The Limits of Procedural Discretion: Unequal Treatment and Vulnerability in Britain's Asylum Appeals

Nick Gill*, Rebecca Rotter, Andrew Burridge, Jennifer Allsopp

*Corresponding author for this work

Research output: Contribution to journalArticlepeer-review

15 Citations (Scopus)
86 Downloads (Pure)


Studies of procedural in-court judicial discretion have highlighted a dilemma between the imperative to reduce it owing to its potential misuse and preserve it owing to its importance in protecting vulnerable groups. This article offers a new framework with which to enter this debate and new quantitative empirical evidence that favours the former position over the latter. Drawing upon 240 in-person observations of Britain’s First Tier Tribunal (Immigration and Asylum Chamber), the article demonstrates that judicial discretionary behaviour that is either vulnerability-neutral, vulnerability-amplifying or correlated with extraneous factors outweighs vulnerability-redressing behaviour, despite the sensitivity of this particular jurisdiction and the guidelines that consequently exist for judges. These findings lend support to calls to limit judicial procedural discretion. The article concludes by offering some cost-effective suggestions about how to do so.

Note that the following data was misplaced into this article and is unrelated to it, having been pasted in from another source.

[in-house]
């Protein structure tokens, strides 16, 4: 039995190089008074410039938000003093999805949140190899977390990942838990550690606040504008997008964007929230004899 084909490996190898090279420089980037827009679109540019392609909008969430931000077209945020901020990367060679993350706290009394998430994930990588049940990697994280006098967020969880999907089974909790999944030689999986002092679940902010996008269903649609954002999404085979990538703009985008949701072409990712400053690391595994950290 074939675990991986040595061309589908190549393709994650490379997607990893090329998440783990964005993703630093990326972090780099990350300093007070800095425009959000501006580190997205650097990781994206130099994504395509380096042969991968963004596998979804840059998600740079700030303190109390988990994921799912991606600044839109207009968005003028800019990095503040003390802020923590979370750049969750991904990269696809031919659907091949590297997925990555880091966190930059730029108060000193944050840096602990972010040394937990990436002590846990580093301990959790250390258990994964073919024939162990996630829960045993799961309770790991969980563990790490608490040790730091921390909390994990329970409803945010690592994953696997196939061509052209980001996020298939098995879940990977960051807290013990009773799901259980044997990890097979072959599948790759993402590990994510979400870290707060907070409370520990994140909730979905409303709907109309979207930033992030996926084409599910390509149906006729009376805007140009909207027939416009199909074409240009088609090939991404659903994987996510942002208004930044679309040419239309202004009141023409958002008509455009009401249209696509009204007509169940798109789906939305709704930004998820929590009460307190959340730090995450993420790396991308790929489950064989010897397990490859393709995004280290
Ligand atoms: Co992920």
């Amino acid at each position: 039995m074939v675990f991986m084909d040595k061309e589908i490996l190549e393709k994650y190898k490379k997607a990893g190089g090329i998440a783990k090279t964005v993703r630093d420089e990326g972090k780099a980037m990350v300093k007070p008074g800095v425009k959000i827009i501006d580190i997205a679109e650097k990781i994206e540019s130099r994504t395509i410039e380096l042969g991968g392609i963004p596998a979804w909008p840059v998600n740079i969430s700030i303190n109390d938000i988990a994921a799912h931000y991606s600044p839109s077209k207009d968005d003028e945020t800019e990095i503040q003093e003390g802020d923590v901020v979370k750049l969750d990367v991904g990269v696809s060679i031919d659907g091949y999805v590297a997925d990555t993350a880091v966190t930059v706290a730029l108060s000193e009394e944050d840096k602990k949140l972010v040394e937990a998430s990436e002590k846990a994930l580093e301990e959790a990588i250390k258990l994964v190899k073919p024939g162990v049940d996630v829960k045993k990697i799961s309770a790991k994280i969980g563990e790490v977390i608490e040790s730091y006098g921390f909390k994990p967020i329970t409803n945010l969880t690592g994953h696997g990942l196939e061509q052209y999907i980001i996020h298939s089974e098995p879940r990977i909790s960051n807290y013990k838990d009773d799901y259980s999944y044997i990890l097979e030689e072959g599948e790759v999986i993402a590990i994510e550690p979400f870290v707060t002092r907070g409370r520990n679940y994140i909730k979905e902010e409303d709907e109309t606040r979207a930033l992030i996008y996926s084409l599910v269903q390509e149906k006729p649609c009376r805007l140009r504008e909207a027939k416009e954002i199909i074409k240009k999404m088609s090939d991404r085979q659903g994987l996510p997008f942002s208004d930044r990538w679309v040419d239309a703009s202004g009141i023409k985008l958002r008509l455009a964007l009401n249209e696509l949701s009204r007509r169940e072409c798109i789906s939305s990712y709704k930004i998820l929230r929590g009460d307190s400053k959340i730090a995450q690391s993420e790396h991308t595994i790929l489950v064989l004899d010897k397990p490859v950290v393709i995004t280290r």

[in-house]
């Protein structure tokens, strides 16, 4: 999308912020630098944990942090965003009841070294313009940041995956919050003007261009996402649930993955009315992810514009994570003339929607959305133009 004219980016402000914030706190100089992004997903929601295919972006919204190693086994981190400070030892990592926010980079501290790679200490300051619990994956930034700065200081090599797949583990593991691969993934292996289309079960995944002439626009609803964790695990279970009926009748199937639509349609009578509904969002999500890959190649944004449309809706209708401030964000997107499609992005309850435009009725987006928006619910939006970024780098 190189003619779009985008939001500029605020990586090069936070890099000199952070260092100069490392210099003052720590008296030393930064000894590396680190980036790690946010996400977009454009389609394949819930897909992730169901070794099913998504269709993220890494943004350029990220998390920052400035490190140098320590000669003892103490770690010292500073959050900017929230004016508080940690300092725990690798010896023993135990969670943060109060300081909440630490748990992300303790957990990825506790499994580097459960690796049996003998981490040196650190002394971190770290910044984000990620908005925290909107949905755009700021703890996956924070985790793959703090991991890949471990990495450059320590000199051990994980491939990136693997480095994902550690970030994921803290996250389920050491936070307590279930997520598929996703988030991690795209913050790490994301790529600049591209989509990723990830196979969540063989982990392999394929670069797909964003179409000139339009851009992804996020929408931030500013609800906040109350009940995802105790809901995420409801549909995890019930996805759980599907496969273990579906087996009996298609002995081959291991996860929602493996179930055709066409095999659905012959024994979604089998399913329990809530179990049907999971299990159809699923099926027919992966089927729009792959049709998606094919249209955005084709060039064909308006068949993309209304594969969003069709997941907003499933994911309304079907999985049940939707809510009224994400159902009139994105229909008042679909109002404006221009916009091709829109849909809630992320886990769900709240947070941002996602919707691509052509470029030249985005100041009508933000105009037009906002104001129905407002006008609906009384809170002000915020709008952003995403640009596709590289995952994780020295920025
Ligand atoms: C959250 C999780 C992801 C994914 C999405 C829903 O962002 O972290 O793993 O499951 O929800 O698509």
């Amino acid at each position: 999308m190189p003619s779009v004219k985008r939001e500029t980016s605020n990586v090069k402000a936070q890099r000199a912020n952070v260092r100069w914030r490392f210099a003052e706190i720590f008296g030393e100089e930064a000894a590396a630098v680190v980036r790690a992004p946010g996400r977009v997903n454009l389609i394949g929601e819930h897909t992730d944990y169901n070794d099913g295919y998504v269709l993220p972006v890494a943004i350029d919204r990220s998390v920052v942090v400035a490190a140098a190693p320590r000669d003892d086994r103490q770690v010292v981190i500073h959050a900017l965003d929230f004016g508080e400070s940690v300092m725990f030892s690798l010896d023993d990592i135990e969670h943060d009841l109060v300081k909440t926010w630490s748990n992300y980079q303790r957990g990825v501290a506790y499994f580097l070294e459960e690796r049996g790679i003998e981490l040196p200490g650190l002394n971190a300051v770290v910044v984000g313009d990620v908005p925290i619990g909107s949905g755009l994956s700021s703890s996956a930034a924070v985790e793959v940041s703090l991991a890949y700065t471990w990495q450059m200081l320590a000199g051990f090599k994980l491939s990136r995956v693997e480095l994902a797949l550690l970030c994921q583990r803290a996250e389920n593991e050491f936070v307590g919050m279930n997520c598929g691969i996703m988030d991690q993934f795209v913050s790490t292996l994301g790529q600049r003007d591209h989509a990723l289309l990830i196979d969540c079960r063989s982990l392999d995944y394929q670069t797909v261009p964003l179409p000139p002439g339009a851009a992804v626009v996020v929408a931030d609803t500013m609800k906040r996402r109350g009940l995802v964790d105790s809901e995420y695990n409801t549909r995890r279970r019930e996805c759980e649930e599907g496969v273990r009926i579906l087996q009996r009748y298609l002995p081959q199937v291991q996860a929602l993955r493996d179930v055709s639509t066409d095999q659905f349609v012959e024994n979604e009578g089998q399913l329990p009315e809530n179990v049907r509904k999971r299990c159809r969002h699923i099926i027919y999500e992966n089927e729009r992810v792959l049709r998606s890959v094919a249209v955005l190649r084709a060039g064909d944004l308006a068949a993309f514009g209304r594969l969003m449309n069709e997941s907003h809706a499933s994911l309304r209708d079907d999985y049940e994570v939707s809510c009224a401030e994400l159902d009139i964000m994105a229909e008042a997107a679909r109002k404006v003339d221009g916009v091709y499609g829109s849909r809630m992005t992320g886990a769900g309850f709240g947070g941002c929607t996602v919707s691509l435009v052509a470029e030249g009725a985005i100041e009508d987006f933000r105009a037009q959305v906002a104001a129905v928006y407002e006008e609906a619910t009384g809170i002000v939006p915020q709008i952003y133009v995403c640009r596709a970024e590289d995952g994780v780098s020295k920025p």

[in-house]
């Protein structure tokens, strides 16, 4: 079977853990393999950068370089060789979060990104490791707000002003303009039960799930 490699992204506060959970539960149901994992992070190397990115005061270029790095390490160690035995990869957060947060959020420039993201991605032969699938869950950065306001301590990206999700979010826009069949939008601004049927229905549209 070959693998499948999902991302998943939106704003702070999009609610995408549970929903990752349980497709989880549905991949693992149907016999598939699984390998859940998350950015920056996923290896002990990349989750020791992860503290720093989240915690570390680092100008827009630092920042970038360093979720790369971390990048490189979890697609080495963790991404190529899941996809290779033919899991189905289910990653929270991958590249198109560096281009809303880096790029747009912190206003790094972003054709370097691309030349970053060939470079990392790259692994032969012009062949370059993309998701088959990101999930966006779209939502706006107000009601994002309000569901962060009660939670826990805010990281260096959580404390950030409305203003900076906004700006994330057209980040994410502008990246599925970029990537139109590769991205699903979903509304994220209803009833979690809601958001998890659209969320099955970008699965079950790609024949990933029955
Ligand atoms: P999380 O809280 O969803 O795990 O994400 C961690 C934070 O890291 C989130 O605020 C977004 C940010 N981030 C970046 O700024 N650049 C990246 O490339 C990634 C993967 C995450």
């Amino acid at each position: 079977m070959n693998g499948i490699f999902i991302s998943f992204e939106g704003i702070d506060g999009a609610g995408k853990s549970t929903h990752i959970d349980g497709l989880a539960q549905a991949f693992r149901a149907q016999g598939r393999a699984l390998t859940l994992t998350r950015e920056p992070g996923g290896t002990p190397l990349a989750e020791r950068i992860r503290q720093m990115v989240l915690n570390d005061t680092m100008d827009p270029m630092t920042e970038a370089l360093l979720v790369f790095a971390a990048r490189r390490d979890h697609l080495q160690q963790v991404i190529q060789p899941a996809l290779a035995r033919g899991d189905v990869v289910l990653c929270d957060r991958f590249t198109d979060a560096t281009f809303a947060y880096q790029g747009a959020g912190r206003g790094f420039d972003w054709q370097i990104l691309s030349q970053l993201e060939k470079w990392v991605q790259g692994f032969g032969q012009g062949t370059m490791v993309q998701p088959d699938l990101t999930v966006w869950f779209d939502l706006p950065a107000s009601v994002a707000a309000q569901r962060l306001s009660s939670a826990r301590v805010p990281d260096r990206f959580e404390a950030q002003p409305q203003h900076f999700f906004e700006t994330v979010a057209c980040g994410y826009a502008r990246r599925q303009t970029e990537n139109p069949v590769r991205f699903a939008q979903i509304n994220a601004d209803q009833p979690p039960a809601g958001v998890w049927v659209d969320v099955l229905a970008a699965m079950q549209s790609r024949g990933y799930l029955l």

Original languageEnglish
Pages (from-to)49-78
Number of pages30
JournalSocial and Legal Studies
Issue number1
Publication statusPublished - 1 Feb 2018
Externally publishedYes

Bibliographical note

Version archived for private and non-commercial use with the permission of the author/s and according to publisher conditions. For further rights please contact the publisher.


  • administrative law
  • appeals
  • asylum seekers
  • discretion
  • equal treatment
  • extraneous
  • judicial behaviour
  • procedural justice
  • procedure
  • tribunals


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